The DigiPlate arrives as a “kit of parts” vaguely reminiscent of a kid’s Meccano Erector set. Unfortunately, the kit we ordered from B&H was defective: we got no DigiClamps, and two DigiBases instead. So we got the RMA and, with the Jewish holidays approaching and B&H showing no other stock available, we reordered directly from Inovativ instead, shipping it to our US package drop. Thankfully the second kit showed up complete (as well as giving us an opportunity to order and try out the DigiHanger for extra cable support; B&H didn’t stock this either). You get a box with a lot of parts bags (which include various hex screws, thumbscrews, hex keys, washers, stick-on rubber shims, etc) and a few little sheets of documentation to get you on your way. The documentation for individual parts is just barely adequate, and a bit of extra guidance—possibly on video—would be really useful for getting everything put together quickly and giving you an idea for what you can customize. If you’re mechanically inclined, a lot of things are fairly obvious despite minimal documentation and assembly is a fun challenge, but if you’re the sort of person who has trouble assembling Ikea furniture, you’re going to want to give yourself some time to build everything. It took us an hour to get everything all set initially, with a few little tweaks after our first test run on location.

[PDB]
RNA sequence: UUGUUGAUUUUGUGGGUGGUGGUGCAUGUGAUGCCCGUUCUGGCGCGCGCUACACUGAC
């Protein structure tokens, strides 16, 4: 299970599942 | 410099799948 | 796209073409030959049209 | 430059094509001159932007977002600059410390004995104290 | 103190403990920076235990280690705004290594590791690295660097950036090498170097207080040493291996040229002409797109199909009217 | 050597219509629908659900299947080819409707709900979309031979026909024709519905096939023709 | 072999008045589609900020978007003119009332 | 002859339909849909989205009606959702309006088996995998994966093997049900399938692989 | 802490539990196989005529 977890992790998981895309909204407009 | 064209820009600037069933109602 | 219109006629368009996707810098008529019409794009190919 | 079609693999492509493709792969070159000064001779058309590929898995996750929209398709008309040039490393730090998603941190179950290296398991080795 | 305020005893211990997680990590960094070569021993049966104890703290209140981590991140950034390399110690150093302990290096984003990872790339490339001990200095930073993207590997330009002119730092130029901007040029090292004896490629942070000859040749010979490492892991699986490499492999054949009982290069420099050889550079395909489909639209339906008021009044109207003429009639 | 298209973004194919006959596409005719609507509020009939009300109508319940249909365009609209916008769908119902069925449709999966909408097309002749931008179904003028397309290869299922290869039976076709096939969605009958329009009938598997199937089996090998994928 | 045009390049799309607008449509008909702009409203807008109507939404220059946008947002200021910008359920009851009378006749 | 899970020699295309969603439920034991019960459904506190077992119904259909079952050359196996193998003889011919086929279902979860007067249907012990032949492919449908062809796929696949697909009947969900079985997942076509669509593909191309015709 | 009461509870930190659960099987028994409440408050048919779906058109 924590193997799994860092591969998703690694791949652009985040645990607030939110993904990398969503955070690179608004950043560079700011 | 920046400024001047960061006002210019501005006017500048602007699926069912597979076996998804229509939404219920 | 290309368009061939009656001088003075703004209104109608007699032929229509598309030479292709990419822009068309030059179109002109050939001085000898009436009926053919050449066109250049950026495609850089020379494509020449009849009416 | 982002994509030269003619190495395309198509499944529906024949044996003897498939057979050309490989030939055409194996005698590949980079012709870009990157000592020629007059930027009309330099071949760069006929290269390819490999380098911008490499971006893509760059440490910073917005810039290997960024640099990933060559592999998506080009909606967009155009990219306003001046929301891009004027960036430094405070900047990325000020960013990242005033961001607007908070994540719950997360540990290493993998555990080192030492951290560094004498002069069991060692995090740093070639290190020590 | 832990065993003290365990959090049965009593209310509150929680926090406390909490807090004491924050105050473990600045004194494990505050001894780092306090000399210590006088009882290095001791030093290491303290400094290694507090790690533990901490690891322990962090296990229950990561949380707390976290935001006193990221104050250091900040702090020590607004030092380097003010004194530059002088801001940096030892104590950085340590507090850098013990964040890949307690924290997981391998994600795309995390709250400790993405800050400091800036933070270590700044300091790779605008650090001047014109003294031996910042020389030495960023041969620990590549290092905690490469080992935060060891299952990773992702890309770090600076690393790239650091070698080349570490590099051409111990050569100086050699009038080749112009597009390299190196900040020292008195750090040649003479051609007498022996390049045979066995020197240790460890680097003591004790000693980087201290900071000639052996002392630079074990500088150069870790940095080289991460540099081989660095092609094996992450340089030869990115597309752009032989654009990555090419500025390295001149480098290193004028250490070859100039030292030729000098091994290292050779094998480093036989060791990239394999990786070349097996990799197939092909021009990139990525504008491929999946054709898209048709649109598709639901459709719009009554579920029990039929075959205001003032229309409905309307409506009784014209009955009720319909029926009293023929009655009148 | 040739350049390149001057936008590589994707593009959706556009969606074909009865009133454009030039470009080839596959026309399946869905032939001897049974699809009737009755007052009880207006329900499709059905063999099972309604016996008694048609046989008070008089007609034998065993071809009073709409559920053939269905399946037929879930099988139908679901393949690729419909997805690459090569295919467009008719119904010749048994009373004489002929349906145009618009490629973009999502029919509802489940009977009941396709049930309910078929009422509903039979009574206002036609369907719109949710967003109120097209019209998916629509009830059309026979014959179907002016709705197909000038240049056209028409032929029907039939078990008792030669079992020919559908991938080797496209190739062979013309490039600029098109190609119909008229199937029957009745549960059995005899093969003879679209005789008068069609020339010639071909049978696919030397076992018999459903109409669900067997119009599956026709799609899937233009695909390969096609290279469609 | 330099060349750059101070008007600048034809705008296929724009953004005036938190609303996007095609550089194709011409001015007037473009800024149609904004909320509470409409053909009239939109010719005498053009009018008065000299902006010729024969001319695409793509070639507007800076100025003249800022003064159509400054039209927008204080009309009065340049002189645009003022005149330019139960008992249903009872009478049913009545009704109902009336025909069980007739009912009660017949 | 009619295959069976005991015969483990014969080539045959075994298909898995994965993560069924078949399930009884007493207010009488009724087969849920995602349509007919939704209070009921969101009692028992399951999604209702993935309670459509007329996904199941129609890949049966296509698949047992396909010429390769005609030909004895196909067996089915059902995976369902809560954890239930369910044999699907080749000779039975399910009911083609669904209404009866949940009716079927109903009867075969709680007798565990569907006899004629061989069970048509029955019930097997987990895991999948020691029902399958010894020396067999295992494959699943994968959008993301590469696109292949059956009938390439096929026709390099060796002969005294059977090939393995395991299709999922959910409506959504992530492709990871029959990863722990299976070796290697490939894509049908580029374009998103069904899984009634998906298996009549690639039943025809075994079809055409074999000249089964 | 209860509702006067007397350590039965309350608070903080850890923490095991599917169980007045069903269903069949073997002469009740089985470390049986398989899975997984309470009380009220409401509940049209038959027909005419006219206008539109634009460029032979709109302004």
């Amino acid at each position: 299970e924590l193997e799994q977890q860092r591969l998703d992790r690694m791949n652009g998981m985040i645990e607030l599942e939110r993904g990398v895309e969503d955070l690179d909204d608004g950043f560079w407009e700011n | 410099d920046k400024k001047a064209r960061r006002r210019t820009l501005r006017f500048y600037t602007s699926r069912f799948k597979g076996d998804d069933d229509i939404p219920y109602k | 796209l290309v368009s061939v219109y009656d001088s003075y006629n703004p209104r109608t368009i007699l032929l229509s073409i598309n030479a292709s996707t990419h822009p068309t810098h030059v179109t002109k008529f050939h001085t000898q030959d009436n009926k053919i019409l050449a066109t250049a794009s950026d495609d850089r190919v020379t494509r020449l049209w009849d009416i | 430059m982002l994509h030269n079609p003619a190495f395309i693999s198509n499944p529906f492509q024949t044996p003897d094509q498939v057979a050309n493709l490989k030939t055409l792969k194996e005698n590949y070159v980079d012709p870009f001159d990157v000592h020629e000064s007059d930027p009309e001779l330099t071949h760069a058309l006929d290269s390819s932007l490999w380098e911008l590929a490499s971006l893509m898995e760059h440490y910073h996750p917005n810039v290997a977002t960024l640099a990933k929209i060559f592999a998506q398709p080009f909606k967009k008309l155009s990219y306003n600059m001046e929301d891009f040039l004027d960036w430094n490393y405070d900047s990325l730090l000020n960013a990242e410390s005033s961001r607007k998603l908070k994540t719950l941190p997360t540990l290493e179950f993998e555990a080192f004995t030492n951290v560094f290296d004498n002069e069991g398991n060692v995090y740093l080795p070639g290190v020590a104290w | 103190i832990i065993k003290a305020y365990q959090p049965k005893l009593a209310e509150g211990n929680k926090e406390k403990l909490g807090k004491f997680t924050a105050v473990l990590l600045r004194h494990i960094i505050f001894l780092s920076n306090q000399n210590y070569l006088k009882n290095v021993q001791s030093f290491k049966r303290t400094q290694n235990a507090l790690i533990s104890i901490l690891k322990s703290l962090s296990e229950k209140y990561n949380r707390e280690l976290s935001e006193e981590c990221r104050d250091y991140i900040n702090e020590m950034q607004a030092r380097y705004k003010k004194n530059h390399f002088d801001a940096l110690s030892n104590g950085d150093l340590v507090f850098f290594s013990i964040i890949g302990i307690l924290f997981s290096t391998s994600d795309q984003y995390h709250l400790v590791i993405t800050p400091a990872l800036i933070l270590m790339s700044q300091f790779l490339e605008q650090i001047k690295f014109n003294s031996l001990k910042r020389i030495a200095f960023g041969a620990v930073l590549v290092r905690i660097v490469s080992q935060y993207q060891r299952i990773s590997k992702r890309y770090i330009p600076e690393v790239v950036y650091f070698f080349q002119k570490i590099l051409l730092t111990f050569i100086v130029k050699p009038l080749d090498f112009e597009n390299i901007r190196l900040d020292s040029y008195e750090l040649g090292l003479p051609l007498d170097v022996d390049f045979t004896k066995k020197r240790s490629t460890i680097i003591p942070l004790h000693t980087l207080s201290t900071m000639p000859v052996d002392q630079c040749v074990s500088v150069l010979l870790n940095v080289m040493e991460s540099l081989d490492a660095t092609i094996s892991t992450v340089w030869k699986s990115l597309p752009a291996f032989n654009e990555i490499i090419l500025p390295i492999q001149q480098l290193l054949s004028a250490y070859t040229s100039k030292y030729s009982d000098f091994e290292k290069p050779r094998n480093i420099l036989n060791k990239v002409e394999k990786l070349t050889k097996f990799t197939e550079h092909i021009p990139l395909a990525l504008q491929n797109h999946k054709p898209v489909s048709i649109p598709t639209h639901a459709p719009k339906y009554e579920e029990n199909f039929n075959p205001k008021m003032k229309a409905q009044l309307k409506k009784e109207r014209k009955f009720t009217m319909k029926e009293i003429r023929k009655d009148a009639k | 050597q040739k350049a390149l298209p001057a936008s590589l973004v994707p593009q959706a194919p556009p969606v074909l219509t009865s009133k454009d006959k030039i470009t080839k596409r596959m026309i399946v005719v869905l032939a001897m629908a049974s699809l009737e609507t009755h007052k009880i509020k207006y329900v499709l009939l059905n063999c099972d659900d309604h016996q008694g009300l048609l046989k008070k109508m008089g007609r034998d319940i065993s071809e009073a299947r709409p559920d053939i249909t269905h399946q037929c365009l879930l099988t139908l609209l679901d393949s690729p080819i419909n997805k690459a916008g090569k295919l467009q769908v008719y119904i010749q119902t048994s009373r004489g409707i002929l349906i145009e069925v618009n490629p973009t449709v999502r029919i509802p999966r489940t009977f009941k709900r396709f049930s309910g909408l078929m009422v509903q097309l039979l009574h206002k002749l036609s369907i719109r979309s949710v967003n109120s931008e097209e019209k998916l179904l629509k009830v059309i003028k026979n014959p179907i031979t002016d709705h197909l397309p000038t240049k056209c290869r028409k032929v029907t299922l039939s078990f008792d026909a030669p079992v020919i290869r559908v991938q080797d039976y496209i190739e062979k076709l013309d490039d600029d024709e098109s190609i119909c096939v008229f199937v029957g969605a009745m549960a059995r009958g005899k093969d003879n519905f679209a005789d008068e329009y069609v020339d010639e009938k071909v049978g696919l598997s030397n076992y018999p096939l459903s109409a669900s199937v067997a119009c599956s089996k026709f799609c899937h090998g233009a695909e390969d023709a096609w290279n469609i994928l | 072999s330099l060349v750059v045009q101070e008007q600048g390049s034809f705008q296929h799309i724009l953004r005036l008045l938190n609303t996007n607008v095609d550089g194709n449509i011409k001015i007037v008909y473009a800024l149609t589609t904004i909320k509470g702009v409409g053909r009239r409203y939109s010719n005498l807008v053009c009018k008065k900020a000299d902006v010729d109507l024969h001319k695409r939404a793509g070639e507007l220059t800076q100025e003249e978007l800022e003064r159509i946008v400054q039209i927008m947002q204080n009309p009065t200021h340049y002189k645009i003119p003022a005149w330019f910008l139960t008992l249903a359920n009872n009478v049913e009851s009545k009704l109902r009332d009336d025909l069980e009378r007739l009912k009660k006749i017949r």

The plate itself is designed to easily handle 13” and 15” laptops, and the clamps include a set of shims to deal with thicker laptops, and a set of rubber pads to hold everything in place. Inovativ intends for you to either keep the shims stacked up under a longer thumbscrew (which we’d do if we were teching and didn’t know what laptop would live on the stand at any given time), or use the smaller supplied thumbscrew and leave the extra shims in your gear crib (which is what we do). For a MacBook Pro 13”, the clamps are actually slightly too large to begin with, so we installed all the rubber pads, which locked the laptop down nicely. You have to install the supplied rubber padding on both the inside side, outside, and inside (two pieces go on the inside top, because the MacBook Pro 13” is thin). With all this installed, we’re pretty confident walking around holding the DigiPlate and knowing that the laptop is unlikely to slide out of its mount (and if it does, it won’t slide far anyway). One little quibble: that the clamps stick up a little high, so if something forcibly closed the laptop (or it dropped) and landed on the pads, we’d be very worried about a bent/broken screen. Inovativ stocks a set of ‘MacBook Air’ clamps, which with a shim or two would possibly be a better option for the new MacBook Pro’s. There’s no documentation on Inovativ’s site in this regard, so we don’t know for sure. (We’d be happy to test them if Inovativ shipped us a set, of course).